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Context-dependent Signaling Of Coincident Auditory And Visual Events In Primary Visual Cortex

Thomas Deneux, Evan R Harrell, Alexandre Kempf, Sebastian Ceballo, Anton Filipchuk, Brice Bathellier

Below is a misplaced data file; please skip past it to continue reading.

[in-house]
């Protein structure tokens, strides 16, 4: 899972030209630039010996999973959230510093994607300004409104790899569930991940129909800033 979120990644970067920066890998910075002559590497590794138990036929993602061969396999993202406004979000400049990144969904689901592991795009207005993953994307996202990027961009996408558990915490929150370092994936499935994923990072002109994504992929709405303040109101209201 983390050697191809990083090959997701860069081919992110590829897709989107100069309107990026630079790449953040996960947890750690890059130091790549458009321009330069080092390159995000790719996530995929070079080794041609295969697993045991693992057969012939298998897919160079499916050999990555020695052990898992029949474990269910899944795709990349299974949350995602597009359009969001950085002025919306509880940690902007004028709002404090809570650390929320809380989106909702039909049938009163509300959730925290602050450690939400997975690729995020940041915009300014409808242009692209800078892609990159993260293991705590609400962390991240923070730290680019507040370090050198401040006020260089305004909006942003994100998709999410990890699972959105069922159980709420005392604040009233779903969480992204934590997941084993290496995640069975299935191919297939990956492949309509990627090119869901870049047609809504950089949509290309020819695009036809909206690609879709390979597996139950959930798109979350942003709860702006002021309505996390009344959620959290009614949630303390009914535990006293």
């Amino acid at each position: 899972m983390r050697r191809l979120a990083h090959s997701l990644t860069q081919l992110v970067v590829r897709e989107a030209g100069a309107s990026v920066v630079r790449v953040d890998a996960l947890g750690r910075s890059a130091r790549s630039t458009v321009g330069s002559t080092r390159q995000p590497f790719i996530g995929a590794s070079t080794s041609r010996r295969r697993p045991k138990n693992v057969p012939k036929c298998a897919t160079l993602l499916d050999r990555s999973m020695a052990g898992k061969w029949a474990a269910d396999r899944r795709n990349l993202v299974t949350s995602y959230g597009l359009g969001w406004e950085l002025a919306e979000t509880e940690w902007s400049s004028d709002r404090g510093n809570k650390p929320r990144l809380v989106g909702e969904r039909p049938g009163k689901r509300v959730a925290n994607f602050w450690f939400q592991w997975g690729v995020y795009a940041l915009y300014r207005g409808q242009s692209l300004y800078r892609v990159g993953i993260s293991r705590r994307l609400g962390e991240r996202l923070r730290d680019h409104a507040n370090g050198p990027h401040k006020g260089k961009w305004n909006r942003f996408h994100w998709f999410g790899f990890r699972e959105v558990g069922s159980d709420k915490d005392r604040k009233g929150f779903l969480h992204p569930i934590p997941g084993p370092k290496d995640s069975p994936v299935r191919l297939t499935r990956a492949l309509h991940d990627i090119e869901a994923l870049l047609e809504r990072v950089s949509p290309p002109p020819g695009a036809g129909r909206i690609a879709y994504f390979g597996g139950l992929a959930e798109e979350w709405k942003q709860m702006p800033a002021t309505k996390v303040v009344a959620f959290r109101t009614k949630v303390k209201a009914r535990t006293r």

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Detecting rapid, coincident changes across sensory modalities is essential for recognition of sudden threats or events. Using two-photon calcium imaging in identified cell types in awake, head-fixed mice, we show that, among the basic features of a sound envelope, loud sound onsets are a dominant feature coded by the auditory cortex neurons projecting to primary visual cortex (V1). In V1, a small number of layer 1 interneurons gates this cross-modal information flow in a context-dependent manner. In dark conditions, auditory cortex inputs lead to suppression of the V1 population. However, when sound input coincides with a visual stimulus, visual responses are boosted in V1, most strongly after loud sound onsets. Thus, a dynamic, asymmetric circuit connecting AC and V1 contributes to the encoding of visual events that are coincident with sounds.